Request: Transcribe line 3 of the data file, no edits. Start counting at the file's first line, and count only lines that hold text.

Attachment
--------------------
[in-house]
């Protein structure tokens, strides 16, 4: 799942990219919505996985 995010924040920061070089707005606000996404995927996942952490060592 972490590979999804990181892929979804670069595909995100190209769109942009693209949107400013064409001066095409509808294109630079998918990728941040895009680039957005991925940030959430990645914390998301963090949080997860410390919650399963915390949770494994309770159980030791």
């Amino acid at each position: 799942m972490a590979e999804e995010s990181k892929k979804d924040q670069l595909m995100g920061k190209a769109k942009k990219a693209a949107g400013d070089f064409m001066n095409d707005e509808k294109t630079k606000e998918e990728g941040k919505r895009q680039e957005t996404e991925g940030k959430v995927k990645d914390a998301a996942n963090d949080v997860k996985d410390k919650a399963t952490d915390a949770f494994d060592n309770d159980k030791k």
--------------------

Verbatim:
């Amino acid at each position: 799942m972490a590979e999804e995010s990181k892929k979804d924040q670069l595909m995100g920061k190209a769109k942009k990219a693209a949107g400013d070089f064409m001066n095409d707005e509808k294109t630079k606000e998918e990728g941040k919505r895009q680039e957005t996404e991925g940030k959430v995927k990645d914390a998301a996942n963090d949080v997860k996985d410390k919650a399963t952490d915390a949770f494994d060592n309770d159980k030791k």